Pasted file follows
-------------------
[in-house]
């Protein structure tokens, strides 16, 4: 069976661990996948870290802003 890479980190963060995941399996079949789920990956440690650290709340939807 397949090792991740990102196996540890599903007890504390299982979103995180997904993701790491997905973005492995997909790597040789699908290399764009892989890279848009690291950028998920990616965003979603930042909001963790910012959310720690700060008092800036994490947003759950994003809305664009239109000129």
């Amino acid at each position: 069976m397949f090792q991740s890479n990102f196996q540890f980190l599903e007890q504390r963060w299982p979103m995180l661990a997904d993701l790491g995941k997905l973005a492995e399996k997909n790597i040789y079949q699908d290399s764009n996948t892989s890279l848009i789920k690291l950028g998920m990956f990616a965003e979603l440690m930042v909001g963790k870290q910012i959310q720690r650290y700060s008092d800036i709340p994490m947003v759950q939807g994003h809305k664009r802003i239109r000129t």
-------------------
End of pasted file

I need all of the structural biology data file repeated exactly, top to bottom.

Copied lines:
[in-house]
């Protein structure tokens, strides 16, 4: 069976661990996948870290802003 890479980190963060995941399996079949789920990956440690650290709340939807 397949090792991740990102196996540890599903007890504390299982979103995180997904993701790491997905973005492995997909790597040789699908290399764009892989890279848009690291950028998920990616965003979603930042909001963790910012959310720690700060008092800036994490947003759950994003809305664009239109000129």
């Amino acid at each position: 069976m397949f090792q991740s890479n990102f196996q540890f980190l599903e007890q504390r963060w299982p979103m995180l661990a997904d993701l790491g995941k997905l973005a492995e399996k997909n790597i040789y079949q699908d290399s764009n996948t892989s890279l848009i789920k690291l950028g998920m990956f990616a965003e979603l440690m930042v909001g963790k870290q910012i959310q720690r650290y700060s008092d800036i709340p994490m947003v759950q939807g994003h809305k664009r802003i239109r000129t």